68.45 0.00 (0.00%)
After hours: 5:00PM EDT
|Bid||68.55 x 200|
|Ask||68.74 x 100|
|Day's range||68.22 - 69.36|
|52-week range||68.22 - 85.30|
|PE ratio (TTM)||14.52|
|Earnings date||2 May 2018 - 7 May 2018|
|Forward dividend & yield||3.34 (4.83%)|
|1y target est||79.14|
There was some weakness in broader markets throughout last week due to fears of a trade war. At the same time, the defensives (utilities) steadily rose and gained approximately 2% last week (the week ended on March 16, 2018). The Fed’s aggressive stance about interest rate hikes has strongly weighed on them recently.
The troubled utility (and its customers) will get a bailout from Dominion Energy if the merger goes through. How will it affect shareholders?
On average, utilities (XLU) are expected to increase their dividend per share 4%–6% for the next few years—in line with their earnings growth. Interestingly, NextEra Energy’s (NEE) above average dividend growth is expected to continue for the next few years—mainly because of its higher earnings growth. NextEra Energy is aiming for annual dividend growth of ~13% for the next few years.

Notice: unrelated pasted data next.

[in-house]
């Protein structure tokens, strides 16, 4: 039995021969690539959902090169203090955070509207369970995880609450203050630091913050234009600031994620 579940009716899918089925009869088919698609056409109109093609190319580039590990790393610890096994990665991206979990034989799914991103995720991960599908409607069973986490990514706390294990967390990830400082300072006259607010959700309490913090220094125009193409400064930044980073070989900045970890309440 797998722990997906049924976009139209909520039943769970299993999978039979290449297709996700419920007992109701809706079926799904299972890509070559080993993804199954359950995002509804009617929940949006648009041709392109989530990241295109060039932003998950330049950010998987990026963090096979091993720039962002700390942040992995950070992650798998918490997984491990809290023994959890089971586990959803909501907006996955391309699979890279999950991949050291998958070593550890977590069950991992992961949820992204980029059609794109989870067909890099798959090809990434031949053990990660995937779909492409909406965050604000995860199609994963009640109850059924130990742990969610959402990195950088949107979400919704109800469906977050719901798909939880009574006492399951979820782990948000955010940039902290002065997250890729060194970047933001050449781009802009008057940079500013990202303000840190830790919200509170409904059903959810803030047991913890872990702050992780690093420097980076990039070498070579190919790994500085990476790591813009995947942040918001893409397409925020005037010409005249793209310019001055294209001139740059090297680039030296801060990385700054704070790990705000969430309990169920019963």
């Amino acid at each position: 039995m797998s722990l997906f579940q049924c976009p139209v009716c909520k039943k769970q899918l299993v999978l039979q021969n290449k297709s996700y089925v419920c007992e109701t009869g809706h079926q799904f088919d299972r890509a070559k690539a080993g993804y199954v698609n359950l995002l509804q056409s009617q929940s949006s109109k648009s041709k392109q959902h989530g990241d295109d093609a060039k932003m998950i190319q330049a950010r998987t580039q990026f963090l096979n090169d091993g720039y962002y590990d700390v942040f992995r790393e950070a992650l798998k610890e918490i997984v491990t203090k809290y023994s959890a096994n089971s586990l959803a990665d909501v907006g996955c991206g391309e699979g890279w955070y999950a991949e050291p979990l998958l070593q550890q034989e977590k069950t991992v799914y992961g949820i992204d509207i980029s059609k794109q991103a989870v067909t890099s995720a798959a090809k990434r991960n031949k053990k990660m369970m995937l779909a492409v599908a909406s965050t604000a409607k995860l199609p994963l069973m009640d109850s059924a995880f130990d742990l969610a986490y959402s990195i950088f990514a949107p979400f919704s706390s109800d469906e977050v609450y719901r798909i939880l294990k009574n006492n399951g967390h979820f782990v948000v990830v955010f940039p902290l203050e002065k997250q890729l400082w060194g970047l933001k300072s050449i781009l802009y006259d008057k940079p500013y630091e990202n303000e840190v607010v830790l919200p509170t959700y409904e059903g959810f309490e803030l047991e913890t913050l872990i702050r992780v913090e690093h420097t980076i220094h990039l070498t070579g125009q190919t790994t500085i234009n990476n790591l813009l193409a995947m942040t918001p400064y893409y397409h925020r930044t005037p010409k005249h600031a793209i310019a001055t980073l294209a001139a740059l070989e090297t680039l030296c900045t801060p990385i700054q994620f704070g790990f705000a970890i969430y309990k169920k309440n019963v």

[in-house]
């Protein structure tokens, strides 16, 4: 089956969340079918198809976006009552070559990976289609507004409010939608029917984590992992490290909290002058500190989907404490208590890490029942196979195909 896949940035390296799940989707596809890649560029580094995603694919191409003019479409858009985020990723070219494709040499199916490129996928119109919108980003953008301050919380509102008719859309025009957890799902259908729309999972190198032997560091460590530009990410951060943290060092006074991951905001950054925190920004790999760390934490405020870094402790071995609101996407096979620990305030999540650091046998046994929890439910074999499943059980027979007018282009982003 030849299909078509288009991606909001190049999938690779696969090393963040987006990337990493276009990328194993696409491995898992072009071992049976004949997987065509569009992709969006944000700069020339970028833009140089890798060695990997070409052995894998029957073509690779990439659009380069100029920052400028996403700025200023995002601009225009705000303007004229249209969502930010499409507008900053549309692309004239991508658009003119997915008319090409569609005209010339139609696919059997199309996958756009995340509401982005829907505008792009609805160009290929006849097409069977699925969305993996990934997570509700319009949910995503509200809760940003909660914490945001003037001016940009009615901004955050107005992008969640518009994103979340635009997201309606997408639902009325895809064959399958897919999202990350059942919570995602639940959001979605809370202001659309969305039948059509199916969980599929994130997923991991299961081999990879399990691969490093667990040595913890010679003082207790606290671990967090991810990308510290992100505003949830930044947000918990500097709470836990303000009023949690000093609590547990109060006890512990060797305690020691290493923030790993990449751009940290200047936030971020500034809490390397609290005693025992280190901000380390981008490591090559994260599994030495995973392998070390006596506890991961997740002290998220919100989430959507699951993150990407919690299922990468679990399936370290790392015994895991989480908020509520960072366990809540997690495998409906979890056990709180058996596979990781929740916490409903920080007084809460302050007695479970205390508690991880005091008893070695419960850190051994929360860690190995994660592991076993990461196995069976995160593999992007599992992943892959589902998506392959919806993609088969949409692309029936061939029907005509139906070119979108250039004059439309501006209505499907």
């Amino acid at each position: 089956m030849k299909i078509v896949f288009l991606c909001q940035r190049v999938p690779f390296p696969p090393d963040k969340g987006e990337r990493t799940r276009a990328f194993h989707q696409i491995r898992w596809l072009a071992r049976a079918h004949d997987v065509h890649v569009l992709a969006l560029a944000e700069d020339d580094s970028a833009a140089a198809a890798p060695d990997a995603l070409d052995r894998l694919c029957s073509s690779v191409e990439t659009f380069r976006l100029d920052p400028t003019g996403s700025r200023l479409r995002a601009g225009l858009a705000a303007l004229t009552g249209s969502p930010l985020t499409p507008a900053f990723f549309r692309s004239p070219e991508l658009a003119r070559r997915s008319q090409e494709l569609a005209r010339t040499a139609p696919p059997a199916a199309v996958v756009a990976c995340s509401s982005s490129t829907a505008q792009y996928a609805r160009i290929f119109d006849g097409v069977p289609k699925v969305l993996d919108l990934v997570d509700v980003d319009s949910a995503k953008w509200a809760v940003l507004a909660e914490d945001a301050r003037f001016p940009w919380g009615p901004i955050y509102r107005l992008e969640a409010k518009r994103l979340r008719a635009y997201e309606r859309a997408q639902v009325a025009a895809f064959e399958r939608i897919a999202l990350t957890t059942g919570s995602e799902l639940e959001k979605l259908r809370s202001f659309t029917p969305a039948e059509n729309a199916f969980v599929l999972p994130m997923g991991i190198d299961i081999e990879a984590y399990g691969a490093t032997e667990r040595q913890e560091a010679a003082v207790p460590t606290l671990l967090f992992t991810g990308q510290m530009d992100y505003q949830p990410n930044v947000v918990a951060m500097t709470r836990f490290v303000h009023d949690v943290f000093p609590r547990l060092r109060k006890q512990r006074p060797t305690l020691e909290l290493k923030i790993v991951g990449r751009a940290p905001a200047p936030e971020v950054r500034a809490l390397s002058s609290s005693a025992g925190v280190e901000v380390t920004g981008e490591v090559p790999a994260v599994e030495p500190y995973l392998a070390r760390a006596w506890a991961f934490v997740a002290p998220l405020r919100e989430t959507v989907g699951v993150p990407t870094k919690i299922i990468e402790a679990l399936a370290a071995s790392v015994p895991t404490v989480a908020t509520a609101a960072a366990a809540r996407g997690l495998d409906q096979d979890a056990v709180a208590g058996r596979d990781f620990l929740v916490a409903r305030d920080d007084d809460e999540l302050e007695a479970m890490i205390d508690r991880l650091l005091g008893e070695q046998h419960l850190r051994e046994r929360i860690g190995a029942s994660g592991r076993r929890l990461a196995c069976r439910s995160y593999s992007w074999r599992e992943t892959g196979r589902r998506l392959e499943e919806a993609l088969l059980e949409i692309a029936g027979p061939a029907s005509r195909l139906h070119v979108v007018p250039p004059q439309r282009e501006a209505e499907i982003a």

NiSource isn't a household name among investors, but the low-risk utility stock -- and its 3.4% dividend -- deserves a little more attention.
What do a real estate investment trust, a utility, and a technology giant have in common? Attractive yields, expected growth, and a measure of stability.
As discussed in the previous part, in the last five years, Xcel Energy (XEL) has increased its per-share dividends more than the industry has. It aims for similar dividend growth going forward, targeting annual ~6% per-share dividend growth for the next few years. Regulated utilities Duke Energy (DUK) and Southern Company (SO) are aiming to meet the industry average dividend growth of 4.0%–6.0%.